One of the main elements of performance appraisals is objective setting. Objective setting falls out of goal setting theory which states that people who are set specific, difficult goals outperform those that are not set goals at all or are set general goals like "do your best".
Where appraisal is linked to pay or where there are real consequences to performance appraisal whether in terms of tangible or intangible rewards it is of course in the individual’s interest to have a lower goal that they exceed. Goal bartering was a large part of my annual efforts in a previous role in a large corporate. Knowing that bonuses (and sackings) were driven by whether we hit target, all directors and senior manager’s put great efforts into trying to get a low target. Unfortunately, our Chief Executive was all-knowing and master of the black arts and would invariably set a genuinely difficult but achievable goal.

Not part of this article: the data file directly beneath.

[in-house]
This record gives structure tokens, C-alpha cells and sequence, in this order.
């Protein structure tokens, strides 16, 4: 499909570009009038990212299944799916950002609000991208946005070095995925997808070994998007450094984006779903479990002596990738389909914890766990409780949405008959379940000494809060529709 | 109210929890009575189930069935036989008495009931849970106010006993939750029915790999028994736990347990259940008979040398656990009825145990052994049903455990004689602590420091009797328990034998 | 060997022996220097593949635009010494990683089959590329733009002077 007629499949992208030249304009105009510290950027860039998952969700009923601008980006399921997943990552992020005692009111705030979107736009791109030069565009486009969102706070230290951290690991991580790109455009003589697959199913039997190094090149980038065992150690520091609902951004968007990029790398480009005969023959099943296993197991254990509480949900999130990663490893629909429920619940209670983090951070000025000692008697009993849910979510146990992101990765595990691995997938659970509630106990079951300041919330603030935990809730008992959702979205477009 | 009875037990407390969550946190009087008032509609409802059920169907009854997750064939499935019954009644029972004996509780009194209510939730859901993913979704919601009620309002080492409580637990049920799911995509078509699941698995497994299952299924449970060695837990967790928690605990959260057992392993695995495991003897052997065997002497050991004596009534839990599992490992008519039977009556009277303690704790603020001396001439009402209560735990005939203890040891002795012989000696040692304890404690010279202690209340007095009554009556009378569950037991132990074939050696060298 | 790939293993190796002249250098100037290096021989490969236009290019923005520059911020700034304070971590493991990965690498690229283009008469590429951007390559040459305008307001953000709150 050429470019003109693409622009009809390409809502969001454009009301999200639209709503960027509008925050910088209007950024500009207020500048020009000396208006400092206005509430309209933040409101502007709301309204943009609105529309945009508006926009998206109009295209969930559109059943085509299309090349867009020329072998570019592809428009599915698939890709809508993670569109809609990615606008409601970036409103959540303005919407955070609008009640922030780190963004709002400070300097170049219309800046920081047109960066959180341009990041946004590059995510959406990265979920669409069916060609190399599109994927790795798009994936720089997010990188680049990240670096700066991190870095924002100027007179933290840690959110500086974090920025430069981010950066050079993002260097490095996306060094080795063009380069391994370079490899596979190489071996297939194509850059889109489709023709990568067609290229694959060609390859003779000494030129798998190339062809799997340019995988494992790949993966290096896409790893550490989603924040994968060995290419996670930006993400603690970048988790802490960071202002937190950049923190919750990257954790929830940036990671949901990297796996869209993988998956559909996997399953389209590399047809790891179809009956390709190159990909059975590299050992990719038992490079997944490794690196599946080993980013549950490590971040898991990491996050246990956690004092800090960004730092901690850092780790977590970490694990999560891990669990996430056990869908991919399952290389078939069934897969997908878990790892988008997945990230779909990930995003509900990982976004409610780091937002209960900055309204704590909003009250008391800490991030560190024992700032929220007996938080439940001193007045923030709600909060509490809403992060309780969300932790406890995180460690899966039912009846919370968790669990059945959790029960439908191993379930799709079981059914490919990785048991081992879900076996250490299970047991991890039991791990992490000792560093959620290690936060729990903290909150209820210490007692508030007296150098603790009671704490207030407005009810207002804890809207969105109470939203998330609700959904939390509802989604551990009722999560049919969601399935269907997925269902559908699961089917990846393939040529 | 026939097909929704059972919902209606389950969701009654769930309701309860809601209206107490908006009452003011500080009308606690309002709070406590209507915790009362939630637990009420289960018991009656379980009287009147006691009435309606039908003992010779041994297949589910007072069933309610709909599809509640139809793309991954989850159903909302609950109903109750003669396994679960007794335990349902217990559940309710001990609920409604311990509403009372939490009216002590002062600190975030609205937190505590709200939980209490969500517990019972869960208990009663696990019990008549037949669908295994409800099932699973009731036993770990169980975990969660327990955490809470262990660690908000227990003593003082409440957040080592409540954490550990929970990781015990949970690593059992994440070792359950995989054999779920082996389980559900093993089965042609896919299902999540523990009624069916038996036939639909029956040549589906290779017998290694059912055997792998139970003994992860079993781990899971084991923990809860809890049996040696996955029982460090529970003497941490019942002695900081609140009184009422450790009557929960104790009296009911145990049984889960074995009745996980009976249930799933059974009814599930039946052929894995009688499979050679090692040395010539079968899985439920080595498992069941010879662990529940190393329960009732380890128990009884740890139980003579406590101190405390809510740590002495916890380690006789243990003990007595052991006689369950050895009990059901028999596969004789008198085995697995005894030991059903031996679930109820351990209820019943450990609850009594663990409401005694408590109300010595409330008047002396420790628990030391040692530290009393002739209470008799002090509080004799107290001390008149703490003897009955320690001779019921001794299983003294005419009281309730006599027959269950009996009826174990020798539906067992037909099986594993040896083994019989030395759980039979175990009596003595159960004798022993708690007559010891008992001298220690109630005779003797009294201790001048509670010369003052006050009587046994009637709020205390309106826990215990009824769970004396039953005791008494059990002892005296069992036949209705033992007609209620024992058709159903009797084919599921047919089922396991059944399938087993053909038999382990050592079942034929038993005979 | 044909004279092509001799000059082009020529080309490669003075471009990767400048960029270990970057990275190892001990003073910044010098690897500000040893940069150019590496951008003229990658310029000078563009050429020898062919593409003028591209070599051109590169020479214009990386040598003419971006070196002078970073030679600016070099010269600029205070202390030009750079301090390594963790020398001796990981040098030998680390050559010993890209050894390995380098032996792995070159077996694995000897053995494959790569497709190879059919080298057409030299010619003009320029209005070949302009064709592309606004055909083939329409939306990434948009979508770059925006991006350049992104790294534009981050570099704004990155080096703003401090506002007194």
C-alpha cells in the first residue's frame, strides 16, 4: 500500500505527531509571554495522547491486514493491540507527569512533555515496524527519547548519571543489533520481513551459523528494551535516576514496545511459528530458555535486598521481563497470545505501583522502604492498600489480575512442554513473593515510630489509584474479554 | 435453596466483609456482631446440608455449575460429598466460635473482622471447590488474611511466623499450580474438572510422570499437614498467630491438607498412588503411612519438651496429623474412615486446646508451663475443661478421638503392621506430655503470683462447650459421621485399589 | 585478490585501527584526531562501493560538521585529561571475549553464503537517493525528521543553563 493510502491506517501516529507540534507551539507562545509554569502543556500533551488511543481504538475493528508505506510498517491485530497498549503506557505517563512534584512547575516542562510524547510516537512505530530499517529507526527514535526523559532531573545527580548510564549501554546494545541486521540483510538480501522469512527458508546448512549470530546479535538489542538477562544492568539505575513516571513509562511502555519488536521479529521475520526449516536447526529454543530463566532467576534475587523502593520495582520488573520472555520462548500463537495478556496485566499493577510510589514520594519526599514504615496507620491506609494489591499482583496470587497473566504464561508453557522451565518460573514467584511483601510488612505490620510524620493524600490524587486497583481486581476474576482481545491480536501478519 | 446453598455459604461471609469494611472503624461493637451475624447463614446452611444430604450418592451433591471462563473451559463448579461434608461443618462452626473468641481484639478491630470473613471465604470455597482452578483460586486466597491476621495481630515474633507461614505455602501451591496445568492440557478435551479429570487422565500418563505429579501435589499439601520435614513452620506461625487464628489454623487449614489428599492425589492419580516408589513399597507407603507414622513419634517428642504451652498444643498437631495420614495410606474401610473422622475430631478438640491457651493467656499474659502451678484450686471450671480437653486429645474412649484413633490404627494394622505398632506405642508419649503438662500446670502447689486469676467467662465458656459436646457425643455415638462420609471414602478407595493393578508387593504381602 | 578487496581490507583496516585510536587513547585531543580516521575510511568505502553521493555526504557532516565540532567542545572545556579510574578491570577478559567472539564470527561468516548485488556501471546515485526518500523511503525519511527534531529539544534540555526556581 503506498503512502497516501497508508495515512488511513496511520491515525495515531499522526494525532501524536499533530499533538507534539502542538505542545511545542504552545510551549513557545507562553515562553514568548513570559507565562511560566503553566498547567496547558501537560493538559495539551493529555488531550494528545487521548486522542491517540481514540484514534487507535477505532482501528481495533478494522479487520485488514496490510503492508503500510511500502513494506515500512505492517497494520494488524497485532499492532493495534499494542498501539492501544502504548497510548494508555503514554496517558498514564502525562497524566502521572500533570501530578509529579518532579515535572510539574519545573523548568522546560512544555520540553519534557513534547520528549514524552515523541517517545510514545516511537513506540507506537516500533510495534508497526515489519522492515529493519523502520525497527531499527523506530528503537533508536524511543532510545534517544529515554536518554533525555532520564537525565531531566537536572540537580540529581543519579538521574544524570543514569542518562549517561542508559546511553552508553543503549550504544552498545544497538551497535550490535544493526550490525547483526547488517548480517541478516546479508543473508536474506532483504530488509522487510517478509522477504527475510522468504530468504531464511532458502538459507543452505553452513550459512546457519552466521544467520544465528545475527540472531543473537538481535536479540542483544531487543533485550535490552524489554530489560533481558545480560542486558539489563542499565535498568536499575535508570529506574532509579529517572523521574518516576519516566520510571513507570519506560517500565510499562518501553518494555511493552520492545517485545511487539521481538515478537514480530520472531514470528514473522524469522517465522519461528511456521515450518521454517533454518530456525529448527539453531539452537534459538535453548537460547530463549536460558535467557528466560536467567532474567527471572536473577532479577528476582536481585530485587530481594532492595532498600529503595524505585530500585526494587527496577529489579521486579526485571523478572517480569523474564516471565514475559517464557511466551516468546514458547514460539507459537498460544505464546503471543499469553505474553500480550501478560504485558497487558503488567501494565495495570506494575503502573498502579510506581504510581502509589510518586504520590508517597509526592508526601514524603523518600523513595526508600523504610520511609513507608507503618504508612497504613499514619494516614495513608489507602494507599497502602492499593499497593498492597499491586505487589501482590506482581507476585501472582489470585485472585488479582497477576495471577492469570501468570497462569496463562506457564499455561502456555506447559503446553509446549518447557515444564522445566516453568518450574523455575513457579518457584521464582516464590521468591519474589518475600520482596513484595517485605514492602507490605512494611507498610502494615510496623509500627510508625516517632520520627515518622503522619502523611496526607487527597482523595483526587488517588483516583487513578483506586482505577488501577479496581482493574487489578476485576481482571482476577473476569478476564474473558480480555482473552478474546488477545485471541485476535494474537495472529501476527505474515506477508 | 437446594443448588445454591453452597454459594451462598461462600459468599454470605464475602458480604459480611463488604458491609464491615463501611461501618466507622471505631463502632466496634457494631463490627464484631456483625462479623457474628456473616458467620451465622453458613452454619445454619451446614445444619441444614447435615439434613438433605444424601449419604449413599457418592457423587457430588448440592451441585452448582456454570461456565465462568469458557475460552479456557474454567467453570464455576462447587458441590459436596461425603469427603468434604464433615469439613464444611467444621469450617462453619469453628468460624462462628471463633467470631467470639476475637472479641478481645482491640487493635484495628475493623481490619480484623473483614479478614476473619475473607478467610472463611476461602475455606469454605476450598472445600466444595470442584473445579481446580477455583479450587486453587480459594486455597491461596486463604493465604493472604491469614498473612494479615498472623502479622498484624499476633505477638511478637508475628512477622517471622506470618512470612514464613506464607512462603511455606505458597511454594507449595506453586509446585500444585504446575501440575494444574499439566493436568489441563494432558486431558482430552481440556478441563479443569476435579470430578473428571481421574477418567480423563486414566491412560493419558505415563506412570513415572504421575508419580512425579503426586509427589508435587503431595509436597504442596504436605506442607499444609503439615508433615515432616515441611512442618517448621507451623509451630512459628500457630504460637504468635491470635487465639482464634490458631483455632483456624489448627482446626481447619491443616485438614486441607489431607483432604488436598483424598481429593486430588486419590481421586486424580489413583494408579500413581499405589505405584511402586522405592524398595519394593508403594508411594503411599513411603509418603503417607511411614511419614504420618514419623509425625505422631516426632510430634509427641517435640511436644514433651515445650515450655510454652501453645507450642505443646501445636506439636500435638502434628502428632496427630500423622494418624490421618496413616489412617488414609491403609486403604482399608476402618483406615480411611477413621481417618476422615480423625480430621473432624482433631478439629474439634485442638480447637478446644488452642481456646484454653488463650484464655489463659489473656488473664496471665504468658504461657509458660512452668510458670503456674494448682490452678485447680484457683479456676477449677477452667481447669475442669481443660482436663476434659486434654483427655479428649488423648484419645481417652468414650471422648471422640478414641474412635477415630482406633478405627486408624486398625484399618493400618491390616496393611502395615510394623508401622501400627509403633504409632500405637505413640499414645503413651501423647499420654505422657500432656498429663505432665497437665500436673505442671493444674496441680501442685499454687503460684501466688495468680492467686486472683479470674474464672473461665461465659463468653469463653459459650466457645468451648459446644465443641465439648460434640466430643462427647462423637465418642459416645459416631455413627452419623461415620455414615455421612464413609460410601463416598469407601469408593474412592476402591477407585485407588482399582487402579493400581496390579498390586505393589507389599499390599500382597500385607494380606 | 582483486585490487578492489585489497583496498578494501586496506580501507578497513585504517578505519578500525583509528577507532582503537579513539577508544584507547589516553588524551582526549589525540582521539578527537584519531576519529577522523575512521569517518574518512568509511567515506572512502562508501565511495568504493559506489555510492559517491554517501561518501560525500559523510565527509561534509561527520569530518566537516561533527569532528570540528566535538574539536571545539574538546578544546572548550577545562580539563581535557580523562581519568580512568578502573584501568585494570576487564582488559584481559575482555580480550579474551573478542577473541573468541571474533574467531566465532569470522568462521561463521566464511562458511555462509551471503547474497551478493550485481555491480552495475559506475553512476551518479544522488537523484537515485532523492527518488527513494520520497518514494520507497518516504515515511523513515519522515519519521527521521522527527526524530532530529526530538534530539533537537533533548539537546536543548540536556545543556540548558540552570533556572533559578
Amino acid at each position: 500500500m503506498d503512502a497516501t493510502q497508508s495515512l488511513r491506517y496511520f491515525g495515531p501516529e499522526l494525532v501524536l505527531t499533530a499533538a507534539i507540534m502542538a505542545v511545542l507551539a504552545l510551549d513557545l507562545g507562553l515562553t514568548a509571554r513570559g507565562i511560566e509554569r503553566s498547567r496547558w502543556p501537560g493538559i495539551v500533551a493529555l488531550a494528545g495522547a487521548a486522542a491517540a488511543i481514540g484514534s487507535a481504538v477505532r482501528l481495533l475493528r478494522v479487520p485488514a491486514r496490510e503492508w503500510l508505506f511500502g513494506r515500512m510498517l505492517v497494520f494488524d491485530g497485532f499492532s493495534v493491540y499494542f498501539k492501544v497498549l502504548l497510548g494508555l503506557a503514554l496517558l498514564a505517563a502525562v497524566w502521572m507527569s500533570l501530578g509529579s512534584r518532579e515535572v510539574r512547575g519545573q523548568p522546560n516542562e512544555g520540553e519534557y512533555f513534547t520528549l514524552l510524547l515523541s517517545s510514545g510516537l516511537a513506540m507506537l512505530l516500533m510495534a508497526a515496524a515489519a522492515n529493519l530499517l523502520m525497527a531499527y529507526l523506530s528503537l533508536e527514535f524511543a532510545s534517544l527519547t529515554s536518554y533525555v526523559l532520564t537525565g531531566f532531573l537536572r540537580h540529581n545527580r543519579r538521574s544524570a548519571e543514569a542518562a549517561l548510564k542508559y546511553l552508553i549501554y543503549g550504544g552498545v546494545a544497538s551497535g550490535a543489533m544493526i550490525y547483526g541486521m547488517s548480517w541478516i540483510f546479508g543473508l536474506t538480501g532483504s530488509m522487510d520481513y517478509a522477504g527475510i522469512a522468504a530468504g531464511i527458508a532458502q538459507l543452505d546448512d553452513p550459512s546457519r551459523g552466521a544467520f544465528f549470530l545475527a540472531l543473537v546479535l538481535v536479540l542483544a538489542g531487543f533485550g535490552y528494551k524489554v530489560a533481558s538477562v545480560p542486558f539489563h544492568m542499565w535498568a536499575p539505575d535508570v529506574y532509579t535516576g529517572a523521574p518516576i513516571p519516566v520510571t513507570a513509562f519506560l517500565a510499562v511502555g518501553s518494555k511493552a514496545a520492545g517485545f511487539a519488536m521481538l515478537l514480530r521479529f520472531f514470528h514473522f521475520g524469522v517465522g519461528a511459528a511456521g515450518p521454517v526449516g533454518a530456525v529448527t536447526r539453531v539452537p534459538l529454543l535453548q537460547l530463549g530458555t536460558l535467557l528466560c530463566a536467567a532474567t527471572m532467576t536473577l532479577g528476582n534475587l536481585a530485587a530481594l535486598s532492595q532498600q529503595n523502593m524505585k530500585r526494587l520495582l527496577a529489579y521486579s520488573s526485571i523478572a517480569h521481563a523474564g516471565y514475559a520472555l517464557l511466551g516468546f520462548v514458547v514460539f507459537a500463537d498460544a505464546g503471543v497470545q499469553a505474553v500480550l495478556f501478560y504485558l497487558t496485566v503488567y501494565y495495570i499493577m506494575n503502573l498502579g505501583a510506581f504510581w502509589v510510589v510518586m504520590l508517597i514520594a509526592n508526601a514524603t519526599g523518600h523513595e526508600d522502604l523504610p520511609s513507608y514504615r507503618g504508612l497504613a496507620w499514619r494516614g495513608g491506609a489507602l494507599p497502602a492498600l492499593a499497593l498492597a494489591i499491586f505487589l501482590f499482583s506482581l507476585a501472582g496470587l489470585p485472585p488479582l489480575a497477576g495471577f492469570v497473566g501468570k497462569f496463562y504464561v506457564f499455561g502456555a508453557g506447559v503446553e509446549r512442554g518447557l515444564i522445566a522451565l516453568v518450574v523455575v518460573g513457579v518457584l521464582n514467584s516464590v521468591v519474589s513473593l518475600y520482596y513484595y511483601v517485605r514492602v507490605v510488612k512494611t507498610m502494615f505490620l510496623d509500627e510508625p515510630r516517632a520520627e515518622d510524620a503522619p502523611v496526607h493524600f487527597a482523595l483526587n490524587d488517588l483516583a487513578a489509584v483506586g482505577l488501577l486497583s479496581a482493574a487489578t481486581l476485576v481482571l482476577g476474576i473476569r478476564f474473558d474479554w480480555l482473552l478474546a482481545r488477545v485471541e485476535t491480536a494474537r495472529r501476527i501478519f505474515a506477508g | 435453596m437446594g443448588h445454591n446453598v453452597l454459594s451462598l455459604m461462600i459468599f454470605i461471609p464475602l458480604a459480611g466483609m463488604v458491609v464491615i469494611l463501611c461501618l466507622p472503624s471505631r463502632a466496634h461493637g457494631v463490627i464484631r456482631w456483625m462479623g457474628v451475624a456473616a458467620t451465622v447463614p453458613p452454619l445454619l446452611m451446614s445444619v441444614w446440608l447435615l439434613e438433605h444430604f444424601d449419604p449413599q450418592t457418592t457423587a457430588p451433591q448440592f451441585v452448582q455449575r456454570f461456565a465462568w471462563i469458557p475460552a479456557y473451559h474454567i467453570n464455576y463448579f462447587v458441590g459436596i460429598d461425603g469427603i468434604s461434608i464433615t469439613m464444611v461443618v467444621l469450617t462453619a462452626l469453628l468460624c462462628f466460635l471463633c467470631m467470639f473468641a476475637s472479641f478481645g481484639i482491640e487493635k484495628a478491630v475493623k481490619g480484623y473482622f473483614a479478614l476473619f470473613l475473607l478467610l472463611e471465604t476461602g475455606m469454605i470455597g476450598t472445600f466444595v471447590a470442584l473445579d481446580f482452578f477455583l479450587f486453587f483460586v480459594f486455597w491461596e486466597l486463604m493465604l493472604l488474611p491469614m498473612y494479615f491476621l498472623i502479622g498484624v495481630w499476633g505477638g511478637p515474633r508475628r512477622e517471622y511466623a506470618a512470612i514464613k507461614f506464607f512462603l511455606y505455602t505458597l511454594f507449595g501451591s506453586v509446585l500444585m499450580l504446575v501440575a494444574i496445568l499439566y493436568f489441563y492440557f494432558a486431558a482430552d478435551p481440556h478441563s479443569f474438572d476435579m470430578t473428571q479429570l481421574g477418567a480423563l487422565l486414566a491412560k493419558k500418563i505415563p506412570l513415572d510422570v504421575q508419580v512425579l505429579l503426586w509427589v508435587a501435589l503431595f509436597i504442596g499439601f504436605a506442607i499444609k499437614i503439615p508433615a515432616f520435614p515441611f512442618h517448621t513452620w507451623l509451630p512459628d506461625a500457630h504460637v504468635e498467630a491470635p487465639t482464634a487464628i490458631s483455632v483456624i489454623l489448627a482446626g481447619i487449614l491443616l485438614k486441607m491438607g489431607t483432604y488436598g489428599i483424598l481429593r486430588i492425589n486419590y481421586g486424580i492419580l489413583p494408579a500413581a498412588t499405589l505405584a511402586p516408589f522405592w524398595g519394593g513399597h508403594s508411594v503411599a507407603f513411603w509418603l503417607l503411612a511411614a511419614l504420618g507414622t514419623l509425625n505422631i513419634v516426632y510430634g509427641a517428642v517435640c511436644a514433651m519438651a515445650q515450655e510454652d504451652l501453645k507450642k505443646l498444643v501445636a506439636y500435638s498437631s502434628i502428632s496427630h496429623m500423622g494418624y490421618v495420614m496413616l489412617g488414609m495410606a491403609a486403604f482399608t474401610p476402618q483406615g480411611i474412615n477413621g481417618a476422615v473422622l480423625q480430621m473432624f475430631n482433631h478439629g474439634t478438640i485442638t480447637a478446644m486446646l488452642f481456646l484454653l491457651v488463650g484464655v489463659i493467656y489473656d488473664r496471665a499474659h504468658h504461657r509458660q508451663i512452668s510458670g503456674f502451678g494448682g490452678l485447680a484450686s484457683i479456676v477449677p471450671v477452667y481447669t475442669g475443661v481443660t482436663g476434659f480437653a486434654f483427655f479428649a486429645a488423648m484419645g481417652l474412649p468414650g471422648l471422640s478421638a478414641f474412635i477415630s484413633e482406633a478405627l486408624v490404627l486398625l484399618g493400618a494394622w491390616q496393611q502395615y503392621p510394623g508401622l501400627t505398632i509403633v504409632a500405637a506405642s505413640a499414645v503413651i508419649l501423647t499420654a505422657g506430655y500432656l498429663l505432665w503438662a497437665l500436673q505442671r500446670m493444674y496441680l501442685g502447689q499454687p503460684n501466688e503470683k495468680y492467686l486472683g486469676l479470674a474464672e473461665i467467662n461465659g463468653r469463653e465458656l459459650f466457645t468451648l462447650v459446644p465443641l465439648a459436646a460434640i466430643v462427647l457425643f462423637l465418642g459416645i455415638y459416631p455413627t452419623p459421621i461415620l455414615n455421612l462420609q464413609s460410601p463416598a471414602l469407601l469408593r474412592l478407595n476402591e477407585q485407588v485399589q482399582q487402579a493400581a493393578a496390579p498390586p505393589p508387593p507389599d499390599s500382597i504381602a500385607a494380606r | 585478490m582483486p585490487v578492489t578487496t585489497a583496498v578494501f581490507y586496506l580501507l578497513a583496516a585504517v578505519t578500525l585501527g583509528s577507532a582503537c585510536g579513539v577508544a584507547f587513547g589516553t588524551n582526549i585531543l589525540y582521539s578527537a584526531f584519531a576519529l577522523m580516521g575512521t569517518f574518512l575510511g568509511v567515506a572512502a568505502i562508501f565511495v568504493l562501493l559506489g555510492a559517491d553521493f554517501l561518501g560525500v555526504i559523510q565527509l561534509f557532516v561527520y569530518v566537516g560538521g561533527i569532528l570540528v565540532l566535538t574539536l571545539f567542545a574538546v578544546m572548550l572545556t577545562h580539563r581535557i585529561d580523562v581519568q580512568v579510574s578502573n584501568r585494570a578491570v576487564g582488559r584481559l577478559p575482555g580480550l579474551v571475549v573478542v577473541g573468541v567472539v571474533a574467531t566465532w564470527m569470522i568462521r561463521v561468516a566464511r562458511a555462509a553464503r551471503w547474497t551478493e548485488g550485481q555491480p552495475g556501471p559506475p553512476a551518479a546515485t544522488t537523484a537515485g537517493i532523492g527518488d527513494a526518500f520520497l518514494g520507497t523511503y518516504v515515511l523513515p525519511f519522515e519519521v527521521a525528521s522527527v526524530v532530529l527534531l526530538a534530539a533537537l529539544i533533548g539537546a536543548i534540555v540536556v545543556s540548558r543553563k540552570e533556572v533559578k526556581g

If there are no consequences – positive or negative – to the performance appraisal process then it can be ignored. If however, the consequences are strong then there is a tendency for all concerned to moderate their goal setting based not on whether the goal is a stretch but on ensuring it is achieved.
One route around this is regular goal setting rather than annual goal setting as is often practiced with annual performance reviews. If objectives are set annualy then in many organisations they are arbitrary. If they are set monthly then there is excellent data on which to set the goal (current performance) and a realistic timeperiod over which to assess performance.
It may not always be applicable but it is regularly a better place to start than an annual target.
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